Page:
September stands for school in most parts of this country. Books, backpacks, pencils, computers, etc. As teachers, administrators, students, and parents get ready, I have two words for you - Mutual Respect. If you give it to each other, no matter how old or young, what position you hold in the educational process, no matter what your relationship is: parent/child; teacher/administrator; parent/teacher; teacher/teacher; child/teacher; child/child; administrator/administrator; etc., you get the point - you can start from a position where things can only get better, if you keep these two words in mind. As a retired NYC teacher, current substitute in two local districts, and teaching artist, I always end my classroom day with the phrase, "Be kind to one another." I surely don't know it all and I don't profess to have all the answers, but I do know, speaking for myself, that in the classroom (or out), these starting and ending points, if I consider and recall them during my day, allow me to remember that we have one thing in common, and that is our humanity.
We don't see much of this concept of humanity anymore in the media, where commercials, situation comedies, comedic movie themes based on vile and crass premises, and reality shows, equate insults, mockery, and trickery with laugh tracks and what the characters see (and tell us) is funny.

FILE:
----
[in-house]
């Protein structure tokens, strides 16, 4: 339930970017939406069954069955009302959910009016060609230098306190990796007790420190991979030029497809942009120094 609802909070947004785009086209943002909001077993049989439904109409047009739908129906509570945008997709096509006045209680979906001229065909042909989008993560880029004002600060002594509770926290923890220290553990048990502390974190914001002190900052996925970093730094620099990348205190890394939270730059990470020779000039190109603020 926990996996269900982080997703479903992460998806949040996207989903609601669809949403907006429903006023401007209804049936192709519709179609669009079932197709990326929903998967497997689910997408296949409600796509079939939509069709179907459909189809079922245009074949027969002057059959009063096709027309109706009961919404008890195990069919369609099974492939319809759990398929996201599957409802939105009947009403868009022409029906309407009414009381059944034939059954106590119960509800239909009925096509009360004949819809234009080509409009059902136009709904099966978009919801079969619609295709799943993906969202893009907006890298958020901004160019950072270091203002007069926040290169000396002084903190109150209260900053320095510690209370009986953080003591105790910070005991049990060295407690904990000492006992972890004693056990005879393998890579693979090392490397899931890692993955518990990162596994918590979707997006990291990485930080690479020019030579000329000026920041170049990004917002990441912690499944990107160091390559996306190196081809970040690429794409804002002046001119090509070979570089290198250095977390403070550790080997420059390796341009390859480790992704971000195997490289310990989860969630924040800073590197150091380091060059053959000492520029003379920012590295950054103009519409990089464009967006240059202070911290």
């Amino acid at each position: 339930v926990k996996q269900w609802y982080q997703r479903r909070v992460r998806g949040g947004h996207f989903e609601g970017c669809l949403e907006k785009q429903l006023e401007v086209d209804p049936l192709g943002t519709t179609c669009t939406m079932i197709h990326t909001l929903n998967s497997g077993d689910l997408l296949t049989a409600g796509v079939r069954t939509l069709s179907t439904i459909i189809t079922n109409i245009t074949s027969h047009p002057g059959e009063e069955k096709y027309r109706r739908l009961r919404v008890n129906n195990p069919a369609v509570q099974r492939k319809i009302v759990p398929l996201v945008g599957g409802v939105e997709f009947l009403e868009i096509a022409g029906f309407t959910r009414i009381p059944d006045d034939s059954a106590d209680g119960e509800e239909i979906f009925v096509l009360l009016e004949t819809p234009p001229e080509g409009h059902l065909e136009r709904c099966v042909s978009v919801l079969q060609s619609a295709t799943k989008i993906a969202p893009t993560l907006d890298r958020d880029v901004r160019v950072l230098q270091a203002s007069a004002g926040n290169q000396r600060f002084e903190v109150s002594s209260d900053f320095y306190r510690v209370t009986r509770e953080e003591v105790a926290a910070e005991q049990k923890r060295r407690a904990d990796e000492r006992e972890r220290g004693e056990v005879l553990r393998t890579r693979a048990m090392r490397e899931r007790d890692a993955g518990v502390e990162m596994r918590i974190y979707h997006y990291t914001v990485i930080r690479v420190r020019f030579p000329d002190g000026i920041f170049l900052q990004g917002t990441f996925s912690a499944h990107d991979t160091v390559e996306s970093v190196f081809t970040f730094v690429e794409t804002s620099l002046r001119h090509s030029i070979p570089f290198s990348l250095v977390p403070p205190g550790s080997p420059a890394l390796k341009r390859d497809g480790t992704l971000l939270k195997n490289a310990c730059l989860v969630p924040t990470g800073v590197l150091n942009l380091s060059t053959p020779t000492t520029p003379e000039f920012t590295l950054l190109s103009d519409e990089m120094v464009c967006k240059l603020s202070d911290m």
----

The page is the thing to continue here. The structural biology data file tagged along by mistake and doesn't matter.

And influenced by all this - what was something we used to cringe about has now become something to laugh at - you may (or may not) have your momentary doubts about this thing called humanity this when you hear how another (or yourself!) speaks, acts, and reacts, at times, but that in itself is a teaching moment. With all the pressure of state mandates, self-imposed standards, life outside of the classroom, the role of teacher beyond teaching that includes, at times, secretary, negotiator, psychologist, police, protector; with pressure kids face from spheres, near and far, beyond their control; with the business of education and realities of what we have and don't have to work with; with parents worrying about bills and beyond, keeping this in mind is a challenge, but one, I believe, we must all rise to, not just tomorrow when many school doors open to a new year, but everyday.
Are we perfect? No. Can we do better, Yes? Are their injustices in the world and shall we rise up against them? Absolutely. Respect without the mutual part, often has to do with fear and the influence (and sometimes the corruption, as we have seen in the recent news) of power. This mutual respect is road to kindness is a challenge for all of us, yet certainly, a necessity, I feel, for survival. Be kind to one another.